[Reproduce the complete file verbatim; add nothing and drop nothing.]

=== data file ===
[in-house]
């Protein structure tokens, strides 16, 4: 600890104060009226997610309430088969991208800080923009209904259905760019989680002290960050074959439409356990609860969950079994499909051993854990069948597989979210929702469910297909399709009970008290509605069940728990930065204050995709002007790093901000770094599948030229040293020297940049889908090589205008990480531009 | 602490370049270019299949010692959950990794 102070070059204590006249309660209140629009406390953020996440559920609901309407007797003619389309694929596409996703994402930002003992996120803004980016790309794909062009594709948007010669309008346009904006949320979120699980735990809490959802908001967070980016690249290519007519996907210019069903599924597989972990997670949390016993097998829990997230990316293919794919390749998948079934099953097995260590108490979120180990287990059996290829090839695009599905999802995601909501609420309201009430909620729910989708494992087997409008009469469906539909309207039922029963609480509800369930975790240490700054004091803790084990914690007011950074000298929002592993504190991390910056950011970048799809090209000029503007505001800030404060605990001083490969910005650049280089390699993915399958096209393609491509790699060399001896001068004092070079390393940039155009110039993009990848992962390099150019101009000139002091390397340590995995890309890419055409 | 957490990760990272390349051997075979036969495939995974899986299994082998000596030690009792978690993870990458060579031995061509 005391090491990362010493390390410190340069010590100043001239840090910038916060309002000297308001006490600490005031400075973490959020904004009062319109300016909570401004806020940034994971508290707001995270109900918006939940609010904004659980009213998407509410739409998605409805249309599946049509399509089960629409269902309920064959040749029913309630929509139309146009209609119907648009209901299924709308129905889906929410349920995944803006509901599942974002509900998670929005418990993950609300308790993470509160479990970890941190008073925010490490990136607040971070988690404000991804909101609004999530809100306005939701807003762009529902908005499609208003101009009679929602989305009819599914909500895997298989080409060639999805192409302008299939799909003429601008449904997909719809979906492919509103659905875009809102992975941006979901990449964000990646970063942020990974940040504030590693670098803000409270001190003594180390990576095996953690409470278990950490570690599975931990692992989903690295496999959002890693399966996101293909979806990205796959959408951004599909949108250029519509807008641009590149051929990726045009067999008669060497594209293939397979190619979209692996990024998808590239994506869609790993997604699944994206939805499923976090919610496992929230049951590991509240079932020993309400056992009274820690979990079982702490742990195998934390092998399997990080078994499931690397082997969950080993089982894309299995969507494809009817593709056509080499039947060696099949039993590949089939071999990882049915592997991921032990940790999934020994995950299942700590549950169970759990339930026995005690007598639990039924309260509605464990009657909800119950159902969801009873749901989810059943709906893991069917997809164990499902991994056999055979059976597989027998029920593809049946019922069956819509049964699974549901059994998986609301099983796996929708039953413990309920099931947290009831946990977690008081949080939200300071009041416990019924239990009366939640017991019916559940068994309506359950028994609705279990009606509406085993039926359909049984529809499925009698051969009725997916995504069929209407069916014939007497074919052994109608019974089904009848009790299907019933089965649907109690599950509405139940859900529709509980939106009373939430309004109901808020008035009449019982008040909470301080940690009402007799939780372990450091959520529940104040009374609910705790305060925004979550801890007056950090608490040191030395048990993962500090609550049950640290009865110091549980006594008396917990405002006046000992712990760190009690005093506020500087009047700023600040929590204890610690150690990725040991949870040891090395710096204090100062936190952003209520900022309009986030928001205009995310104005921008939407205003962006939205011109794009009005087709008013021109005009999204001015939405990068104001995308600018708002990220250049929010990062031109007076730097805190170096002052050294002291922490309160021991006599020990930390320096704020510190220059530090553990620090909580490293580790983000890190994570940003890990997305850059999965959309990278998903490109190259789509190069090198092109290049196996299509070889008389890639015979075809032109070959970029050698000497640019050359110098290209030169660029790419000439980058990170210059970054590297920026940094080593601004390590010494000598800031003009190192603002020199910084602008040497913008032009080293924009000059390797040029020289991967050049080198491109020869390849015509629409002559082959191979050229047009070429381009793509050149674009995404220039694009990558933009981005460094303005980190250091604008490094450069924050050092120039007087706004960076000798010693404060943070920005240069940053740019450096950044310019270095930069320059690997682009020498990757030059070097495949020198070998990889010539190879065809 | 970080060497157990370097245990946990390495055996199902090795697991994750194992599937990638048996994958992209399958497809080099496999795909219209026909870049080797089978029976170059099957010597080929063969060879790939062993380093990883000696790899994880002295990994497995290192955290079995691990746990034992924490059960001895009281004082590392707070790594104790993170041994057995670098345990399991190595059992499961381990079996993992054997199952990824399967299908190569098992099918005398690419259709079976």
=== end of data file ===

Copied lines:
[in-house]
């Protein structure tokens, strides 16, 4: 600890104060009226997610309430088969991208800080923009209904259905760019989680002290960050074959439409356990609860969950079994499909051993854990069948597989979210929702469910297909399709009970008290509605069940728990930065204050995709002007790093901000770094599948030229040293020297940049889908090589205008990480531009 | 602490370049270019299949010692959950990794 102070070059204590006249309660209140629009406390953020996440559920609901309407007797003619389309694929596409996703994402930002003992996120803004980016790309794909062009594709948007010669309008346009904006949320979120699980735990809490959802908001967070980016690249290519007519996907210019069903599924597989972990997670949390016993097998829990997230990316293919794919390749998948079934099953097995260590108490979120180990287990059996290829090839695009599905999802995601909501609420309201009430909620729910989708494992087997409008009469469906539909309207039922029963609480509800369930975790240490700054004091803790084990914690007011950074000298929002592993504190991390910056950011970048799809090209000029503007505001800030404060605990001083490969910005650049280089390699993915399958096209393609491509790699060399001896001068004092070079390393940039155009110039993009990848992962390099150019101009000139002091390397340590995995890309890419055409 | 957490990760990272390349051997075979036969495939995974899986299994082998000596030690009792978690993870990458060579031995061509 005391090491990362010493390390410190340069010590100043001239840090910038916060309002000297308001006490600490005031400075973490959020904004009062319109300016909570401004806020940034994971508290707001995270109900918006939940609010904004659980009213998407509410739409998605409805249309599946049509399509089960629409269902309920064959040749029913309630929509139309146009209609119907648009209901299924709308129905889906929410349920995944803006509901599942974002509900998670929005418990993950609300308790993470509160479990970890941190008073925010490490990136607040971070988690404000991804909101609004999530809100306005939701807003762009529902908005499609208003101009009679929602989305009819599914909500895997298989080409060639999805192409302008299939799909003429601008449904997909719809979906492919509103659905875009809102992975941006979901990449964000990646970063942020990974940040504030590693670098803000409270001190003594180390990576095996953690409470278990950490570690599975931990692992989903690295496999959002890693399966996101293909979806990205796959959408951004599909949108250029519509807008641009590149051929990726045009067999008669060497594209293939397979190619979209692996990024998808590239994506869609790993997604699944994206939805499923976090919610496992929230049951590991509240079932020993309400056992009274820690979990079982702490742990195998934390092998399997990080078994499931690397082997969950080993089982894309299995969507494809009817593709056509080499039947060696099949039993590949089939071999990882049915592997991921032990940790999934020994995950299942700590549950169970759990339930026995005690007598639990039924309260509605464990009657909800119950159902969801009873749901989810059943709906893991069917997809164990499902991994056999055979059976597989027998029920593809049946019922069956819509049964699974549901059994998986609301099983796996929708039953413990309920099931947290009831946990977690008081949080939200300071009041416990019924239990009366939640017991019916559940068994309506359950028994609705279990009606509406085993039926359909049984529809499925009698051969009725997916995504069929209407069916014939007497074919052994109608019974089904009848009790299907019933089965649907109690599950509405139940859900529709509980939106009373939430309004109901808020008035009449019982008040909470301080940690009402007799939780372990450091959520529940104040009374609910705790305060925004979550801890007056950090608490040191030395048990993962500090609550049950640290009865110091549980006594008396917990405002006046000992712990760190009690005093506020500087009047700023600040929590204890610690150690990725040991949870040891090395710096204090100062936190952003209520900022309009986030928001205009995310104005921008939407205003962006939205011109794009009005087709008013021109005009999204001015939405990068104001995308600018708002990220250049929010990062031109007076730097805190170096002052050294002291922490309160021991006599020990930390320096704020510190220059530090553990620090909580490293580790983000890190994570940003890990997305850059999965959309990278998903490109190259789509190069090198092109290049196996299509070889008389890639015979075809032109070959970029050698000497640019050359110098290209030169660029790419000439980058990170210059970054590297920026940094080593601004390590010494000598800031003009190192603002020199910084602008040497913008032009080293924009000059390797040029020289991967050049080198491109020869390849015509629409002559082959191979050229047009070429381009793509050149674009995404220039694009990558933009981005460094303005980190250091604008490094450069924050050092120039007087706004960076000798010693404060943070920005240069940053740019450096950044310019270095930069320059690997682009020498990757030059070097495949020198070998990889010539190879065809 | 970080060497157990370097245990946990390495055996199902090795697991994750194992599937990638048996994958992209399958497809080099496999795909219209026909870049080797089978029976170059099957010597080929063969060879790939062993380093990883000696790899994880002295990994497995290192955290079995691990746990034992924490059960001895009281004082590392707070790594104790993170041994057995670098345990399991190595059992499961381990079996993992054997199952990824399967299908190569098992099918005398690419259709079976």